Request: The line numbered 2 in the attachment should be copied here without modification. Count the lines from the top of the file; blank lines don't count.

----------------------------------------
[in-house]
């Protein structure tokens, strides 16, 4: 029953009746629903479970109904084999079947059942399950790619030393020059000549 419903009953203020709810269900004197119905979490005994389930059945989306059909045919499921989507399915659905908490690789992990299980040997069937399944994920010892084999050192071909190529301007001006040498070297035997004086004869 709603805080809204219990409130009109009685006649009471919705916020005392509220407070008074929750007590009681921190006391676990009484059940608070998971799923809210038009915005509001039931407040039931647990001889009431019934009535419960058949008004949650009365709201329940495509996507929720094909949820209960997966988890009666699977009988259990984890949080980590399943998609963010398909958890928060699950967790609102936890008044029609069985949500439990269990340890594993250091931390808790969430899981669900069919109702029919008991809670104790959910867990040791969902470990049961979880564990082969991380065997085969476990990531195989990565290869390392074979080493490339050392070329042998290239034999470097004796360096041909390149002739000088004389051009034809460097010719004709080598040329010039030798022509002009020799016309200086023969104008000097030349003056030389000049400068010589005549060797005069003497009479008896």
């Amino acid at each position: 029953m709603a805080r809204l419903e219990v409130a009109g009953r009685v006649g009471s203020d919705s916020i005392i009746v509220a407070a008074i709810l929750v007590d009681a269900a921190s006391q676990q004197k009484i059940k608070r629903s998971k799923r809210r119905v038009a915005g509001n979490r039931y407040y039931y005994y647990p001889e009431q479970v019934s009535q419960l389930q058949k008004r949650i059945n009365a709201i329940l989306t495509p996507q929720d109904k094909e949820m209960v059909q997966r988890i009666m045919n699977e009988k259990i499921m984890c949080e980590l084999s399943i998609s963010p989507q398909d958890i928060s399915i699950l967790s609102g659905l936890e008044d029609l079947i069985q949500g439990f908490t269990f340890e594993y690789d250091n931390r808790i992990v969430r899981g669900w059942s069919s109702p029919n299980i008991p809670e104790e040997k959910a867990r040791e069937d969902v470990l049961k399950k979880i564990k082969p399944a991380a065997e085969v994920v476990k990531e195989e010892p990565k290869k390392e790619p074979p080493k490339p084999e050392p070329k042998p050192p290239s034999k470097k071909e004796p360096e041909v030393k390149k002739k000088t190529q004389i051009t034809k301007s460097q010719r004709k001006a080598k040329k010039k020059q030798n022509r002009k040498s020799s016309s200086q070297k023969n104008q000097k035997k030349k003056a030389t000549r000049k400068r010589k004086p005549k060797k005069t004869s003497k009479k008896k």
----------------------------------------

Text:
């Protein structure tokens, strides 16, 4: 029953009746629903479970109904084999079947059942399950790619030393020059000549 419903009953203020709810269900004197119905979490005994389930059945989306059909045919499921989507399915659905908490690789992990299980040997069937399944994920010892084999050192071909190529301007001006040498070297035997004086004869 709603805080809204219990409130009109009685006649009471919705916020005392509220407070008074929750007590009681921190006391676990009484059940608070998971799923809210038009915005509001039931407040039931647990001889009431019934009535419960058949008004949650009365709201329940495509996507929720094909949820209960997966988890009666699977009988259990984890949080980590399943998609963010398909958890928060699950967790609102936890008044029609069985949500439990269990340890594993250091931390808790969430899981669900069919109702029919008991809670104790959910867990040791969902470990049961979880564990082969991380065997085969476990990531195989990565290869390392074979080493490339050392070329042998290239034999470097004796360096041909390149002739000088004389051009034809460097010719004709080598040329010039030798022509002009020799016309200086023969104008000097030349003056030389000049400068010589005549060797005069003497009479008896």